ST. PAUL, Minn. — Another prosperous NHL regular season has ended for Bruce Boudreau. Now with Minnesota, and in his ninth trip to the playoffs, comes the hard part.
One of the most unique characters to color the NHL coaching ranks and one of the game’s true player-friendly coaches, Boudreau has the best regular season record of any of his current peers. No head coach in the history of the league who has lasted more than three years has a better points percentage than Boudreau with his .658 mark from 458 wins, 217 regulation losses and 88 overtime or shootout losses.
Since he landed his first such NHL job early in the 2007-08 season with Washington, Boudreau has been to the playoffs every year but one. That was 2011-12, after he was hired by Anaheim on the heels of his firing by the Capitals.
“He’s a great coach. There’s no other way to put it,” Capitals defenseman Karl Alzner said. “He knows hockey. He knows how to get guys to work hard. He expects a lot out of guys, and they play hard for him.”
Yes, even in those ill-fated Game 7s, when he’s just 1-7 — part of a lackluster playoff record that hangs over any discussion of Boudreau at this time of year.
The Minnesota Wild, after just seven months of playing for him, are determined to make this Boudreau’s best postseason experience yet.
“You can’t sit there and say that a guy can’t win in playoffs. He’s coaching the team the same way,” goalie Devan Dubnyk said. “We’re going to try our best not to think about that and to focus on just winning.”
The Wild, who start the Western Conference quarterfinals at home on Wednesday against St. Louis, didn’t just make the playoffs for a fifth straight year. They set a franchise record with 106 points, going 49-25-8. The season included a troubling monthlong skid, with a 4-11-2 stretch minimized by a four-game winning streak to finish the schedule last week, but it also featured a 12-game winning streak during December.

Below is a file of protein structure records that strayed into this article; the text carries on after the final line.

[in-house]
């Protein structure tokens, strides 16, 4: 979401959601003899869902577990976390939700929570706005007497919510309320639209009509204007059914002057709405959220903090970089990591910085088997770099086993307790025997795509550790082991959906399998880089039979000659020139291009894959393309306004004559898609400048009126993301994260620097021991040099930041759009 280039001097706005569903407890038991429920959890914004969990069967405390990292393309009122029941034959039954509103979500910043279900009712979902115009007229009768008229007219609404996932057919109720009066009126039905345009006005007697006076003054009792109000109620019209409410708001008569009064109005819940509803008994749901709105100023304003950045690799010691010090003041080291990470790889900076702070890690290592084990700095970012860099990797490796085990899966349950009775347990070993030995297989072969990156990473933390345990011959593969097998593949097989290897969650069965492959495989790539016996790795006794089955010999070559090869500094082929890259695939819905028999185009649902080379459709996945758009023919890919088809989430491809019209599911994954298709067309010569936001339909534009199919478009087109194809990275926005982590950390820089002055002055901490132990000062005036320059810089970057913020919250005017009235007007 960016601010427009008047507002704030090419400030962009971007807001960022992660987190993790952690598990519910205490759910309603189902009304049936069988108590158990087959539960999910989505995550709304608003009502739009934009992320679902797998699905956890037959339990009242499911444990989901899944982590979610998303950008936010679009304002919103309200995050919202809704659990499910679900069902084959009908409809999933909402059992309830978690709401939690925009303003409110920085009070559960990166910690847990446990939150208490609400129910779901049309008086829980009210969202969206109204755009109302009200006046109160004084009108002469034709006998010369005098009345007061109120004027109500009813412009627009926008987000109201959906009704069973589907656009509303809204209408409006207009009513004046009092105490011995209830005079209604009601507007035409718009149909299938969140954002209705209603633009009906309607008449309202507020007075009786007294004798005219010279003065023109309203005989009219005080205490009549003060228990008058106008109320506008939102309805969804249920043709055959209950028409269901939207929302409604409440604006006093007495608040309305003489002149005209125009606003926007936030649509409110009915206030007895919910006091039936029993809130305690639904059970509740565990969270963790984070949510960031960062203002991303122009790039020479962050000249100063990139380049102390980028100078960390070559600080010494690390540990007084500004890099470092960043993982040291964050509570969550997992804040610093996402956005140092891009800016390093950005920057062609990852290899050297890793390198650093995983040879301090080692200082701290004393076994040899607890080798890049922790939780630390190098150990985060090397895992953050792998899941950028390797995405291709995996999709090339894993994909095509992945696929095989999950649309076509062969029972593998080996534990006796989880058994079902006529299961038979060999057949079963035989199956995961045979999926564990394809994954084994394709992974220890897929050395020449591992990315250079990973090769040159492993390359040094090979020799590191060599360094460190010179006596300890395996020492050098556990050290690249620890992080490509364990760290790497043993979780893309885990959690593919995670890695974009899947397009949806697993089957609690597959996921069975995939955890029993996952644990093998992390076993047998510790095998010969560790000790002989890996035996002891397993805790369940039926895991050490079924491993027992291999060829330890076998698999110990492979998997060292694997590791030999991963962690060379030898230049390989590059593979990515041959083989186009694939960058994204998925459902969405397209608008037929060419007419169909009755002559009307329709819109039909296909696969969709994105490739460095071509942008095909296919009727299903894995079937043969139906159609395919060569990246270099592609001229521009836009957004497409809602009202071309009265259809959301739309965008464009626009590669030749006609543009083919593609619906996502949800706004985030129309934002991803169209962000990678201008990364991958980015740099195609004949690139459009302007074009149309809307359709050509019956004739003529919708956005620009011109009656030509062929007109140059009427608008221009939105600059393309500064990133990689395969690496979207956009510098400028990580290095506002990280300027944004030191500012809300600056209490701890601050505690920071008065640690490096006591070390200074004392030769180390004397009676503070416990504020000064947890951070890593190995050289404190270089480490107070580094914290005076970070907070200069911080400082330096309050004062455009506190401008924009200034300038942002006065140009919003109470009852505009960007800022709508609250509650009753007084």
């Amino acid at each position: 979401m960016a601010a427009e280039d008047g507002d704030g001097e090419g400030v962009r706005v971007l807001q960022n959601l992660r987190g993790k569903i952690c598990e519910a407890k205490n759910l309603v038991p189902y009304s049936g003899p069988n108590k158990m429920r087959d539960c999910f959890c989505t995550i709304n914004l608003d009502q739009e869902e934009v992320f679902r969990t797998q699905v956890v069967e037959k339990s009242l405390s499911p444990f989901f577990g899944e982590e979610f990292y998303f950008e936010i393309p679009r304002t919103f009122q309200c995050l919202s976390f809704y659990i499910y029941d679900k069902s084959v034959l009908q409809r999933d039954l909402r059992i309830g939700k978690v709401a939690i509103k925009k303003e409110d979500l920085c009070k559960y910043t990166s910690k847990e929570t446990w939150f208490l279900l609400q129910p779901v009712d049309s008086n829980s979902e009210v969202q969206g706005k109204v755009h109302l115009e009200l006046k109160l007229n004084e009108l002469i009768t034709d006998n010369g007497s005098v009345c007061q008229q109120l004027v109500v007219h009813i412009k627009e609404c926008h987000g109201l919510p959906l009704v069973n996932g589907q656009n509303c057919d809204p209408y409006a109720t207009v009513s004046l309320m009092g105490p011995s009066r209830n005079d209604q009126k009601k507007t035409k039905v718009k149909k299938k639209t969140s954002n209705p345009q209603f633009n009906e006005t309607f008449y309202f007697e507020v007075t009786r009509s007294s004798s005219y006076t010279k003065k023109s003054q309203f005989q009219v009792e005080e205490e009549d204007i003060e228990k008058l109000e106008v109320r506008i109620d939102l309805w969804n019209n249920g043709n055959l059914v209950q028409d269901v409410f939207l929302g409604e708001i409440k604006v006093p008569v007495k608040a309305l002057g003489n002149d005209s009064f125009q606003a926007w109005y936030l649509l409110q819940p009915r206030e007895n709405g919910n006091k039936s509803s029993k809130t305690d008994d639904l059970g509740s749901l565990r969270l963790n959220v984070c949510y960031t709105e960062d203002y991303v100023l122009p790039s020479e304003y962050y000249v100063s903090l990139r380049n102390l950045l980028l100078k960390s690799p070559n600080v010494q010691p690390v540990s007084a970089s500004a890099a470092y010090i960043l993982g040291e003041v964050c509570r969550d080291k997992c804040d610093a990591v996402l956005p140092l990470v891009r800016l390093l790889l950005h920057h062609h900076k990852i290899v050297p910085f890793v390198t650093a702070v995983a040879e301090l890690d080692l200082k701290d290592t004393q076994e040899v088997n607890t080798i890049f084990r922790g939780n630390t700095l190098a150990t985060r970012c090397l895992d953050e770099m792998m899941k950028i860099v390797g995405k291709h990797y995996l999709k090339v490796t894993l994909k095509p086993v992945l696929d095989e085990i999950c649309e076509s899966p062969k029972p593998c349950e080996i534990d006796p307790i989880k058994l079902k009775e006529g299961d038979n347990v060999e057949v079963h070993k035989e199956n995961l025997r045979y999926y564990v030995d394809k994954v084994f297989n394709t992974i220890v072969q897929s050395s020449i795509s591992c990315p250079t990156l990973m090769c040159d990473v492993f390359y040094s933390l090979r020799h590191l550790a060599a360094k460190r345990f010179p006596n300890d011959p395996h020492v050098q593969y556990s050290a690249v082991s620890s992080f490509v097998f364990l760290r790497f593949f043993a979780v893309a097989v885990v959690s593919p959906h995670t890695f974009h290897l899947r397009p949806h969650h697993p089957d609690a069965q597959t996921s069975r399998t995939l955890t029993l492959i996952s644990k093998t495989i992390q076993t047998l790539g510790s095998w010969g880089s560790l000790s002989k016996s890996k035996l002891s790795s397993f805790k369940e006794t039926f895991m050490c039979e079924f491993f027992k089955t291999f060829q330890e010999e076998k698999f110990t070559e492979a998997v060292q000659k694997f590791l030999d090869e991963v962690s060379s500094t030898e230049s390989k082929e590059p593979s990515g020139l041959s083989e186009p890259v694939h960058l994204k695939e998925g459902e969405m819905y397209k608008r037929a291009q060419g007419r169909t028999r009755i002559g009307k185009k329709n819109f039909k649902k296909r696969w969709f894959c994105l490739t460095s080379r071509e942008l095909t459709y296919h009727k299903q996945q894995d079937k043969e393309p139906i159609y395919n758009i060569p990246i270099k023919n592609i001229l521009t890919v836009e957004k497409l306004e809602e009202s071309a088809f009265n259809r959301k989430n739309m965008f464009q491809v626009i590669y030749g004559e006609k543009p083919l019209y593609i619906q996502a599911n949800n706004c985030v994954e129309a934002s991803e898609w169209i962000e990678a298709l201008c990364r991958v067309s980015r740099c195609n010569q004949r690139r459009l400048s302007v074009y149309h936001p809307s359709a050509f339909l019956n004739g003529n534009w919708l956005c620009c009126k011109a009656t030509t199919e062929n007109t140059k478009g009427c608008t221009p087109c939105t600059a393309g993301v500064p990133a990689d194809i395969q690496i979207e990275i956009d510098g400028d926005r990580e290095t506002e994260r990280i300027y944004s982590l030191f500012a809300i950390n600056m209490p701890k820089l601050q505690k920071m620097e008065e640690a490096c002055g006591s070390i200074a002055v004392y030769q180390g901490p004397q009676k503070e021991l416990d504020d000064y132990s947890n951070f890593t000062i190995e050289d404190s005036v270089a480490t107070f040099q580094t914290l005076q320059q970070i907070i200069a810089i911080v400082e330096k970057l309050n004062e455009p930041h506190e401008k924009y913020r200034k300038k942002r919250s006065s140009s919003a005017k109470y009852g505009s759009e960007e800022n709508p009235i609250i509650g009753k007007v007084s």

“When we’re skating, when we’re pressuring the puck all over the ice, we like to think we give ourselves a good chance to win every game,” defenseman Marco Scandella said. “Our `D’ are mobile. They have the ability to break the puck out on their own. When we’re going well, we’re a tough team to beat.”
This is just the second time in eight appearances in the playoffs that the Wild have had home-ice advantage in the first round. They’re 4-7 all time in series.
Boudreau is 5-8, with only one trip past the second round. That came in 2014-15 with the Ducks, who reached the Western Conference finals. Only twice in these nine trips to the playoffs has Boudreau’s team finished lower than second in its conference. With four each with Washington and Anaheim, this is the only time the 62-year-old Boudreau has entered the postseason without a division title.
His own unfulfilled playing career, with parts of six seasons with the Toronto Maple Leafs as the apex, has helped fuel his drive. He’s confident enough in himself and his status to quickly make a joke at his own expense. When his team has been underachieving or struggling, Boudreau has been known to be moody, unable or unwilling to hide his emotions. Perhaps his deep passion for winning and seeing his players succeed has ultimately hurt him.
“Bruce has high expectations of himself. I know the hockey world holds high expectations of him because of how good he does in the regular season,” said Edmonton Oilers center Matt Hendricks, who played for Boudreau with the Capitals. “You would believe with those records that he has and the championships that he has in the regular season that they should translate into Stanley Cups, and that’s not always the way it is. There’s only one team that wins at the end of every season, and it’s usually the team that’s playing the best at that time of the year.”
As fluky and unpredictable as results in the playoffs can be in this sport, the contrast between Boudreau’s regular season and postseason record is stark. Thus, it’s an unavoidable topic in the story of his winding career that has encompassed employment with a whopping 25 professional hockey teams , from Adirondack to Mississippi to San Francisco.
Boudreau was asked the day before training camp began how the feeling-out period went with previous teams as his players have adapted to his personality.
“Ah, I think it’s worked pretty well,” Boudreau said, pausing for effect. “Until Game 7.”